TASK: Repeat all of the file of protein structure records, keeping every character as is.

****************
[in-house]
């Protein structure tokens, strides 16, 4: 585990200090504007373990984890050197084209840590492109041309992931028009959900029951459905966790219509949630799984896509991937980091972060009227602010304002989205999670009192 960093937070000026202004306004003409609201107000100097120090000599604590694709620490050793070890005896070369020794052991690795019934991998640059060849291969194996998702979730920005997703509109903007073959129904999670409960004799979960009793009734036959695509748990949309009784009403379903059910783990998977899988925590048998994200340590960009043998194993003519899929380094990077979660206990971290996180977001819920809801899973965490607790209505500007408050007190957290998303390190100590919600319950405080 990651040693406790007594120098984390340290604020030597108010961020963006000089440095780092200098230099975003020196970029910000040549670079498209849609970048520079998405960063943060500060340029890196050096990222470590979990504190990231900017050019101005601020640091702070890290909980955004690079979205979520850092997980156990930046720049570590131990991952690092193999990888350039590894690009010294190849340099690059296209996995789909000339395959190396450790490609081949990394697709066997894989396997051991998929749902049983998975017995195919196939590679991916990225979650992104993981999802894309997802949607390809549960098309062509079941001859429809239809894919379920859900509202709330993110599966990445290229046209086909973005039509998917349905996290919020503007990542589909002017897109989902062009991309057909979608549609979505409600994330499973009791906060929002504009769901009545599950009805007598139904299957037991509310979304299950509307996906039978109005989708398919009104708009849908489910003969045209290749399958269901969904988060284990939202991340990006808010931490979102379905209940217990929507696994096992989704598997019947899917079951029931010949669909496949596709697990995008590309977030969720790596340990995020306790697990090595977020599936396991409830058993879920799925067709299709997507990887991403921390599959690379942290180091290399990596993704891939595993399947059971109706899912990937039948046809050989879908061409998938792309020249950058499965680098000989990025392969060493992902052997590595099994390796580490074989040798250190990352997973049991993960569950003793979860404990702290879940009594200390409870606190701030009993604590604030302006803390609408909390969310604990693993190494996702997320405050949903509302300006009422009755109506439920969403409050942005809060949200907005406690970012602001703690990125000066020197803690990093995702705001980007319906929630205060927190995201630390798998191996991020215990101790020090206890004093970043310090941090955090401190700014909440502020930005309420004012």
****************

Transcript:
[in-house]
């Protein structure tokens, strides 16, 4: 585990200090504007373990984890050197084209840590492109041309992931028009959900029951459905966790219509949630799984896509991937980091972060009227602010304002989205999670009192 960093937070000026202004306004003409609201107000100097120090000599604590694709620490050793070890005896070369020794052991690795019934991998640059060849291969194996998702979730920005997703509109903007073959129904999670409960004799979960009793009734036959695509748990949309009784009403379903059910783990998977899988925590048998994200340590960009043998194993003519899929380094990077979660206990971290996180977001819920809801899973965490607790209505500007408050007190957290998303390190100590919600319950405080 990651040693406790007594120098984390340290604020030597108010961020963006000089440095780092200098230099975003020196970029910000040549670079498209849609970048520079998405960063943060500060340029890196050096990222470590979990504190990231900017050019101005601020640091702070890290909980955004690079979205979520850092997980156990930046720049570590131990991952690092193999990888350039590894690009010294190849340099690059296209996995789909000339395959190396450790490609081949990394697709066997894989396997051991998929749902049983998975017995195919196939590679991916990225979650992104993981999802894309997802949607390809549960098309062509079941001859429809239809894919379920859900509202709330993110599966990445290229046209086909973005039509998917349905996290919020503007990542589909002017897109989902062009991309057909979608549609979505409600994330499973009791906060929002504009769901009545599950009805007598139904299957037991509310979304299950509307996906039978109005989708398919009104708009849908489910003969045209290749399958269901969904988060284990939202991340990006808010931490979102379905209940217990929507696994096992989704598997019947899917079951029931010949669909496949596709697990995008590309977030969720790596340990995020306790697990090595977020599936396991409830058993879920799925067709299709997507990887991403921390599959690379942290180091290399990596993704891939595993399947059971109706899912990937039948046809050989879908061409998938792309020249950058499965680098000989990025392969060493992902052997590595099994390796580490074989040798250190990352997973049991993960569950003793979860404990702290879940009594200390409870606190701030009993604590604030302006803390609408909390969310604990693993190494996702997320405050949903509302300006009422009755109506439920969403409050942005809060949200907005406690970012602001703690990125000066020197803690990093995702705001980007319906929630205060927190995201630390798998191996991020215990101790020090206890004093970043310090941090955090401190700014909440502020930005309420004012």